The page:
More Dell Drama: Report Says Buyout Vote Will Move Again

According to New York Post sources , Michael Dell will accept a proposal by the Dell special committee that would up his buyout offer by a dime to $13.75 a share and postpone the buyout vote for a third time. The move would heap more drama onto the high-stakes poker game between backers of Michael Dell's plan to reinvent the computer maker out of the public eye and activist investor Carl Icahn, who wants to keep the company public.

Icahn, in an open letter to Dell's board Thursday titled "Let The Desperate Dell Debacle Die," said he was pleased the Dell board rejected CEO Dell's attempt to change the shareholder voting rules. Michael Dell didn't want an estimated 27 percent of absentee shareholder votes to be counted as "no" votes.

[Related: 8 Snapshots Of Carl Icahn Takeovers ]

Icahn wrote: "To that proposal, we say: Enough! The stockholders have spoken -- and they do not want to be frozen out by Michael Dell/Silver Lake. Let the vote happen on Friday. Michael Dell has said he is 'at peace either way.' We are glad to hear it! It is time to let the proposed freeze-out merger die."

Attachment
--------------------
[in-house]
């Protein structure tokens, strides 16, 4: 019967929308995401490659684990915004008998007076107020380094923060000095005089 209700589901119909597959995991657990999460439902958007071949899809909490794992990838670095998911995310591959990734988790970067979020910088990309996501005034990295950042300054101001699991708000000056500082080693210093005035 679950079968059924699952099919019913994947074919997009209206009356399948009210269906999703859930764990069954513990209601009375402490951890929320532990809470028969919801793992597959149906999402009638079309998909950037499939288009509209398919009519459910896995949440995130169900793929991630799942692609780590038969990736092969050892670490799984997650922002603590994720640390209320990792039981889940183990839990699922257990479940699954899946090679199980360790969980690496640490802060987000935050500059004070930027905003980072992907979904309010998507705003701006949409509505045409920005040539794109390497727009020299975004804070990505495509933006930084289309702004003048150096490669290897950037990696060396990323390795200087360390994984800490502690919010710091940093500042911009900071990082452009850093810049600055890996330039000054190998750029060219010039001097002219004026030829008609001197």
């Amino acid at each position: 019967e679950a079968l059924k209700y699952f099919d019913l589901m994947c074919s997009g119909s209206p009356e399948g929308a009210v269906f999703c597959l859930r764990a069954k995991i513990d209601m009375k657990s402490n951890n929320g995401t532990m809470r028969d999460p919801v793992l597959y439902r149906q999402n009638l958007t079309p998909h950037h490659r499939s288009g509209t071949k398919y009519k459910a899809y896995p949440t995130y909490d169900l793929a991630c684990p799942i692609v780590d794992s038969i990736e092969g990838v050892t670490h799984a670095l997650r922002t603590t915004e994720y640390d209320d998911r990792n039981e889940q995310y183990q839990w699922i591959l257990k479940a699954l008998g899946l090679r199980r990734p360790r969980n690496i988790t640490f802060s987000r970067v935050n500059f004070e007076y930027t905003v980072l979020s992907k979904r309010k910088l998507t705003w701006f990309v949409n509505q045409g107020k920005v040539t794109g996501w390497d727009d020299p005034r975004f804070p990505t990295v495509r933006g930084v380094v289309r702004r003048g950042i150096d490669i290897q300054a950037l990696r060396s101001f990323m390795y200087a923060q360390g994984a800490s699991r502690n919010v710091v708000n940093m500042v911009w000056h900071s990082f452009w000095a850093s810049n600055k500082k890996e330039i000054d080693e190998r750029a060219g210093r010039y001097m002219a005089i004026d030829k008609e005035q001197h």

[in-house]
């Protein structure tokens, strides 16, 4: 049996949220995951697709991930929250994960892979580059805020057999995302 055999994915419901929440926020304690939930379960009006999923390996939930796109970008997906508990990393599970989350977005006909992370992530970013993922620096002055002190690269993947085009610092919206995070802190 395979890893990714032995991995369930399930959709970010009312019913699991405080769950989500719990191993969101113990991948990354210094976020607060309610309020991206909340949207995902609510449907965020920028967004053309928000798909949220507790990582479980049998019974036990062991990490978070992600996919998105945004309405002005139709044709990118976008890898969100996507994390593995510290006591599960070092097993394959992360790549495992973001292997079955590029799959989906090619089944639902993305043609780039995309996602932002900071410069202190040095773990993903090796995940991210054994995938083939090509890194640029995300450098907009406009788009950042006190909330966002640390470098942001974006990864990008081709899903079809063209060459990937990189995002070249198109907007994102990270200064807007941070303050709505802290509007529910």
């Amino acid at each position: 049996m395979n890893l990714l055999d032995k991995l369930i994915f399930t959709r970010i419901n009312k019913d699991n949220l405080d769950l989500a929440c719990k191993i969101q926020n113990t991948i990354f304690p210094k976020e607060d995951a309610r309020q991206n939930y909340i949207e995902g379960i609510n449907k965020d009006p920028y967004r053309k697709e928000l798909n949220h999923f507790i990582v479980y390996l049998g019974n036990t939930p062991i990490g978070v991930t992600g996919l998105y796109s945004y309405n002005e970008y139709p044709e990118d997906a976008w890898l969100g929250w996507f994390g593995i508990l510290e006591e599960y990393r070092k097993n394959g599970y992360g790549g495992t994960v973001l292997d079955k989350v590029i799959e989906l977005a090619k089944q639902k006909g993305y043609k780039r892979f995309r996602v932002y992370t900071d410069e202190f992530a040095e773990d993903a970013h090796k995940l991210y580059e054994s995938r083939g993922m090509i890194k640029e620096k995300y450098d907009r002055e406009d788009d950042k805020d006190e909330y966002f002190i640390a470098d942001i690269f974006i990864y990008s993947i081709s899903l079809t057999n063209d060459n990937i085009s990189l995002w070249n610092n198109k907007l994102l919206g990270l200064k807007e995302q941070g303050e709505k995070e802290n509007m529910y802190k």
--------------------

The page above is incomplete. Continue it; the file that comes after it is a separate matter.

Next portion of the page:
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With less than 24 hours before the scheduled vote there are some glimmers of hope for CEO Dell. According to a Reuters report, some of Dell's undecided shareholders are now leaning toward voting in favor of Dell's $24.4 billion buyout.

Hopes that Michael Dell will prevail hinge on undecided and absentee shareholders to vote in favor of Dell's plan. According to sources close to Dell's special committee, votes that have come in so far are split. For Michael Dell to win, his buyout plan must be approved by a majority of all Dell shareholders.

As part of the Dell special committee's counterproposal to Michael Dell and Silver Lake, the committee offered to change the "record date" from June 3 to Aug. 10. A record date is investor-speak for a date set by a company to determine who its shareholders of record are. In the case of Dell, it would determine what shareholders would have their votes counted and what portion of absentee votes would be considered "no" votes. A change in the record date would delay the Aug. 2 shareholder vote until September, according to sources close to the Dell board contacted by CRN.

If the record date is changed, Icahn is likely to file an injunction to both stop the change in the record date and force Dell to hold the annual meeting and the shareholder vote on the same day. That would also allow Icahn to call for a vote on his $14-a-share recapitalization proposal that includes replacing the Dell board.

According to Delaware law, a company's shareholder meeting should be within 13 months of the previous meeting. Dell's last shareholder meeting was July 13, 2012, making the deadline for its next meeting Aug. 13. Factoring in delays and scheduling, sources close to the board say if Michael Dell accepts its proposal, the vote will likely happen in September.